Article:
Introduced to residents at Christina Lake this year, the Bear Aware program aims to reduce conflict between roaming bears and people.
A part of the British Columbia Conservation Foundation, Bear Aware works through educating and co-operating with humans to stay conscious of their actions.
“This program aims to educate the residents of the community about attractants, potential conflict issues and how to prevent those things,” explained Grand Forks Conservation Officer David Webster at a recent Watershed Management Meeting.
“Whether it’s managing garbage with out-of-sight out-of-mind mentality, making sure garbage isn’t left out too early for pick up, managing fruit trees, picking up fruits, and not leaving other non-natural food sources out.”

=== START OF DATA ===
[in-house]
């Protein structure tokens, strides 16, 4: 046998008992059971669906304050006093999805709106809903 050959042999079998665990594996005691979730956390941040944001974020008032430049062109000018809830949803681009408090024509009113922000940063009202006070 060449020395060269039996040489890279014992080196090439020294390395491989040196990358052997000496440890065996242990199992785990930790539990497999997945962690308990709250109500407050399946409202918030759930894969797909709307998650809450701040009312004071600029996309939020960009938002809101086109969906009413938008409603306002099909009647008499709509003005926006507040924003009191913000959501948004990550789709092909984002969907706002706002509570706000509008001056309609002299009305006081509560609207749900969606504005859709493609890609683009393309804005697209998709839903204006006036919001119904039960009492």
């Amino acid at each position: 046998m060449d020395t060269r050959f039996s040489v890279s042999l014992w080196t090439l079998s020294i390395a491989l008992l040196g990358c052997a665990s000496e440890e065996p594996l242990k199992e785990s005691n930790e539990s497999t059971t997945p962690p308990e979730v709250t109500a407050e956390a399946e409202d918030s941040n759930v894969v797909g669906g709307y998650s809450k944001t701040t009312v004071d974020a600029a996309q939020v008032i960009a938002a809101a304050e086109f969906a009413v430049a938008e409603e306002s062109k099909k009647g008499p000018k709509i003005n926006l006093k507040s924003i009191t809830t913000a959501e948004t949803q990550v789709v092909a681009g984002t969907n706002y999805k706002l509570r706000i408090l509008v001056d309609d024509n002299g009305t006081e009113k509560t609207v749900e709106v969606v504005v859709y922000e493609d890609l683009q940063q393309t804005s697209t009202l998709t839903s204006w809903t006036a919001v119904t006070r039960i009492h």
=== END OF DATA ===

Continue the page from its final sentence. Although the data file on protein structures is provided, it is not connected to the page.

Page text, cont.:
Christina Lake usually averages 35 bear complaints per year, but this year has seen a large jump to over 260 complaints.
“We know we have bears active in the neighbourhood,” said Webster. “It was a big jump for the community and there were 24 bears put down at the Lake this year.”
Bears in urban situations tend to be younger, between two and three-year old adults and family units.
“That wasn’t the case at Christina Lake this year,” stated Webster.
“Ninety per cent of the bears we dealt with were large adult males, which isn’t something we normally see but that was the case.”
He added most of the bears that were causing problems were mostly large, healthy adult males.
“We just want to tie in how important it is for the community on how they can minimize and prevent some of these issues,” concluded Webster.
For more information on Bear Aware, visit the website bearaware.bc.ca.